Function of the pancreas

Physiology - or alternatively - the function of the pancreas

The pancreas has two main functions or tasks: the exocrine and endocrine functions. Exocrine means the glands give a secretion to the outside (skin) or inside (here: colon). Endocrine function is the release of secretion into the blood stream.


Exocrine function

The pancreas produces 1.5 – 3 litres of saliva in the acinous cells daily, which travels through a branched system of channels, including the main pancreas channel in order to reach its goal: the duodenum. This is a clear, transparent fluid. The fluid consists of bicarbonate, which is necessary to neutralize the extremely acidic chyme and ensure an alkaline environment in the duodenum. The digestive enzymes can only unfold their true effectiveness in an alkaline environment. The pancreatic saliva also contains the digestive enzymes which break down the proteins, carbohydrates and fats in the chyme. It wouldn’t be possible for the nutrients to be absorbed by the colon without this breakdown through the digestive enzymes.

There are more than 20 different digestive enzymes, but the most important ones for the breakdown of proteins are trypsin and chymotrypsin, alpha-amylase for the breakdown of carbohydrates and lipase for the breakdown of fats. These enzymes are only activated in the colon, in order to prevent the pancreas digesting itself. The secretion of pancreatic saliva is stimulated by the hormones secretin and cholecystokinin and the stomach movement is stimulated by the vagus nerve. The pancreas has a large reserve capacity of digestive enzymes and symptoms of illness will only become apparent when 80% is destroyed. The gall bladder plays an important part in the digestion of fats and ensures their solubility in the chyme. That’s why bile flows into the mixture from the liver and the gall bladder shortly before everything goes into the duodenum.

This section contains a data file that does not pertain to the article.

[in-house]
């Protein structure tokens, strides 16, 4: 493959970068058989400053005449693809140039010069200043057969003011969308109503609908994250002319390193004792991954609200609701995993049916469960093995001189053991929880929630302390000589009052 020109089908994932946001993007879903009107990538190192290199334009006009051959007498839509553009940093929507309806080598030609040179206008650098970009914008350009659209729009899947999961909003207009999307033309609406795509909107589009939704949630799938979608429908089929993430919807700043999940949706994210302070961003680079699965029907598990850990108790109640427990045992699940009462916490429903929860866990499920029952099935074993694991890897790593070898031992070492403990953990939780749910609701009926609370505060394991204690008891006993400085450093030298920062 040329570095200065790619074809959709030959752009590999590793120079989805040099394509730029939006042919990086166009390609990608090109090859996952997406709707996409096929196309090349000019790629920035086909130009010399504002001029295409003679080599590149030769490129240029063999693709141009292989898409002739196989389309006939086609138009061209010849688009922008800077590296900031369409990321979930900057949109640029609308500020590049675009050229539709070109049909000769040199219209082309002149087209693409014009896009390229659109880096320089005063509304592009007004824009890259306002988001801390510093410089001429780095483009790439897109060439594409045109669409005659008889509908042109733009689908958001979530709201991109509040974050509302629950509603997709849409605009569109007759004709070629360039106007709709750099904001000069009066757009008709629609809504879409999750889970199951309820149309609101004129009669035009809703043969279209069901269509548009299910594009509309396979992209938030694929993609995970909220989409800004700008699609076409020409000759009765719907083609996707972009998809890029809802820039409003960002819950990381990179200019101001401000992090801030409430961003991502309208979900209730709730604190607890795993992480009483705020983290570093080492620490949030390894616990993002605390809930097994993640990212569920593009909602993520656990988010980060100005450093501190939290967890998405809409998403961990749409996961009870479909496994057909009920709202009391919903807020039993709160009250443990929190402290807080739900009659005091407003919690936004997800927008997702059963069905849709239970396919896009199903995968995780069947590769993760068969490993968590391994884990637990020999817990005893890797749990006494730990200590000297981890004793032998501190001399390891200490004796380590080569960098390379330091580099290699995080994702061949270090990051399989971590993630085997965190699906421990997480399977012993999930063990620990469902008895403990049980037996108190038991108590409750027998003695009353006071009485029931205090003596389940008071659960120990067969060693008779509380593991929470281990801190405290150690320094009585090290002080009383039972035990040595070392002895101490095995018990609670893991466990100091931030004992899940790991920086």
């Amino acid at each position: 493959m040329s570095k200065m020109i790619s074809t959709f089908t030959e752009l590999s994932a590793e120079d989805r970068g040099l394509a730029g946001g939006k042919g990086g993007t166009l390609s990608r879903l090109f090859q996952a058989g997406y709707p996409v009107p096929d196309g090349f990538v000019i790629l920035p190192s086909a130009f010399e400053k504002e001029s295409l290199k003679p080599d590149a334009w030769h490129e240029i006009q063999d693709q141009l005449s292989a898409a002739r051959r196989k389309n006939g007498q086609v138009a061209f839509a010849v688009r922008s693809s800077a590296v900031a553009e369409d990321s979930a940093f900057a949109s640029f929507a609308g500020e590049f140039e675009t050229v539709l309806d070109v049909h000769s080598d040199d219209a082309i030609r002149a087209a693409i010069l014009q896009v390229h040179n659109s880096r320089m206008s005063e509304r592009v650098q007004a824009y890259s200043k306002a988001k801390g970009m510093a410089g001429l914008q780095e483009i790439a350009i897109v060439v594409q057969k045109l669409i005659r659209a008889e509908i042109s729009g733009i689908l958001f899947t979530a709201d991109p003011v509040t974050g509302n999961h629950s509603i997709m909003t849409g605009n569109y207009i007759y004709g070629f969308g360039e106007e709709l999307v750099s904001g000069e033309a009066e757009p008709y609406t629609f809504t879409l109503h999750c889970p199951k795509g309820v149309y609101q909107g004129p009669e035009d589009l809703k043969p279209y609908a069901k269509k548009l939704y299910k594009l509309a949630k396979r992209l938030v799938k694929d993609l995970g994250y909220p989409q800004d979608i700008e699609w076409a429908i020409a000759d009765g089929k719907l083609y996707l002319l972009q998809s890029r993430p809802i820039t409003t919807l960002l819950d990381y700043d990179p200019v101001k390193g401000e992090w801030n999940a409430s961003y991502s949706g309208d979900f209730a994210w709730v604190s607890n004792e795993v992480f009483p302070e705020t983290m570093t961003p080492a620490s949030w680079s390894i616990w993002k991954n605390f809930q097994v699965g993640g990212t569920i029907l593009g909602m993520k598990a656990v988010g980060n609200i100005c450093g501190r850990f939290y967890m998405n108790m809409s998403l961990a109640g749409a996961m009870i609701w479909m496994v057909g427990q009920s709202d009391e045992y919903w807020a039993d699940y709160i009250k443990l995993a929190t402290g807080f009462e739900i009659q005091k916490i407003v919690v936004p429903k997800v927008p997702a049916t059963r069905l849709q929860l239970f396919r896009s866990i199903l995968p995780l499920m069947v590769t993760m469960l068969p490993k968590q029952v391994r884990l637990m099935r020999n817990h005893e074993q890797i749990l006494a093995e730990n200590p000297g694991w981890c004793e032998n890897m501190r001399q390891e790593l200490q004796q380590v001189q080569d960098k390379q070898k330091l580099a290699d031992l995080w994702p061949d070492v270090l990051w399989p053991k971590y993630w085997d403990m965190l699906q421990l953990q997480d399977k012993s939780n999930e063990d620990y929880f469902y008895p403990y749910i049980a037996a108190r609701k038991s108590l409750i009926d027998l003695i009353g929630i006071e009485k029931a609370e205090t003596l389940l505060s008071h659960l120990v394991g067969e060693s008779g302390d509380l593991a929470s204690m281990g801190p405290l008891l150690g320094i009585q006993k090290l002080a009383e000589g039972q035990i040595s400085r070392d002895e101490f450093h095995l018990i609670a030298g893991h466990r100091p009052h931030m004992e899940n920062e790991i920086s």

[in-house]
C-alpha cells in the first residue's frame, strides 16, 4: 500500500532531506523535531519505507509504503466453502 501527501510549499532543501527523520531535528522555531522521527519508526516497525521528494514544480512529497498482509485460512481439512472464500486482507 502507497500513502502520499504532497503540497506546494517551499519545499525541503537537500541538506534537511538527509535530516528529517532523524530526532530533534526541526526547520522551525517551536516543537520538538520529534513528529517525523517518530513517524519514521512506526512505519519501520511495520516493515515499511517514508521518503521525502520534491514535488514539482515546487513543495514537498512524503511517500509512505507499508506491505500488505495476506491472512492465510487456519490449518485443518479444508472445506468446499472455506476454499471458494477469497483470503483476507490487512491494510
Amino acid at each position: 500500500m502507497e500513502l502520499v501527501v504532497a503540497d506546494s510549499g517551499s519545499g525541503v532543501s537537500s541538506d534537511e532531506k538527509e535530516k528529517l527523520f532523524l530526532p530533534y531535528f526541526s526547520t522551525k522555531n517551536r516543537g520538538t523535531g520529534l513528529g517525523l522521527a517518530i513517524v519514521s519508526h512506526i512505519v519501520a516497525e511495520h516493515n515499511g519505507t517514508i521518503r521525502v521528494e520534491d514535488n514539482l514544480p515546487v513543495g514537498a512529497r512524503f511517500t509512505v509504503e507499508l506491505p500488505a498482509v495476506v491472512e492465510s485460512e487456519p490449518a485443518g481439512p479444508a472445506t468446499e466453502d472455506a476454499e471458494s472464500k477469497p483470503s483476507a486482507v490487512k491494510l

Endocrine function

In its function as an endocrine gland, the pancreas produces several important hormones. The hormones are produced in the Isles of Langerhans, groups of glandular tissue, which can be found all over the pancreas, but which are situated mainly in the middle part of the pancreas and the tail. These hormones have very important tasks. Insulin is responsible for the absorption of sugar in the body cells, which require it for their work and for energy. If insulin is missing or there is too little of it, then the blood sugar level rises whilst the sugar is missing in the cells.

Glucagon is the “opposite number” to insulin. Glucagon encourages the liver to release sugar into the circulatory system when the blood sugar level falls. So, together, insulin and glucagon keep the necessary balance to ensure that the cells have sufficient energy. The hormone somatostatin slows things down. It curbs excessive discharge of certain hormones, gastric acid, the secretion of digestive enzymes etc. Further important pancreatic hormones are polypeptides (feeling of satiety) and ghrelin (feeling of hunger).  J. H.

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